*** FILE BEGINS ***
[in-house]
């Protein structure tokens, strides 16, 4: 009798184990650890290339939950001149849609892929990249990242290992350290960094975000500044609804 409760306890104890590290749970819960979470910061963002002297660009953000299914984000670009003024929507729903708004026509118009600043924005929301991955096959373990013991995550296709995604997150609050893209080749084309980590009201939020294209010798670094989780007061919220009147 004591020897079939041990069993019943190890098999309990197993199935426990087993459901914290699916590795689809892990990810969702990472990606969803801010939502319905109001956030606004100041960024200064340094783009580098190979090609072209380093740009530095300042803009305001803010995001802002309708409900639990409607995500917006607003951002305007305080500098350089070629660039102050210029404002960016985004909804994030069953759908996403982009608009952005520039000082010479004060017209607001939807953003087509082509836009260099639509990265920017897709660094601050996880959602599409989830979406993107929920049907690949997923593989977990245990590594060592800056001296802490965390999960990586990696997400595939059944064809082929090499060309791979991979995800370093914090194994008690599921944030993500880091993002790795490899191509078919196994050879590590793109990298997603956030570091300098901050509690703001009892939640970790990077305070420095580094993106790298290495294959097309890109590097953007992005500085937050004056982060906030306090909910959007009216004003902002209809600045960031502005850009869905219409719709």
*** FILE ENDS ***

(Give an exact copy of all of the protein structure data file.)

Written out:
[in-house]
């Protein structure tokens, strides 16, 4: 009798184990650890290339939950001149849609892929990249990242290992350290960094975000500044609804 409760306890104890590290749970819960979470910061963002002297660009953000299914984000670009003024929507729903708004026509118009600043924005929301991955096959373990013991995550296709995604997150609050893209080749084309980590009201939020294209010798670094989780007061919220009147 004591020897079939041990069993019943190890098999309990197993199935426990087993459901914290699916590795689809892990990810969702990472990606969803801010939502319905109001956030606004100041960024200064340094783009580098190979090609072209380093740009530095300042803009305001803010995001802002309708409900639990409607995500917006607003951002305007305080500098350089070629660039102050210029404002960016985004909804994030069953759908996403982009608009952005520039000082010479004060017209607001939807953003087509082509836009260099639509990265920017897709660094601050996880959602599409989830979406993107929920049907690949997923593989977990245990590594060592800056001296802490965390999960990586990696997400595939059944064809082929090499060309791979991979995800370093914090194994008690599921944030993500880091993002790795490899191509078919196994050879590590793109990298997603956030570091300098901050509690703001009892939640970790990077305070420095580094993106790298290495294959097309890109590097953007992005500085937050004056982060906030306090909910959007009216004003902002209809600045960031502005850009869905219409719709």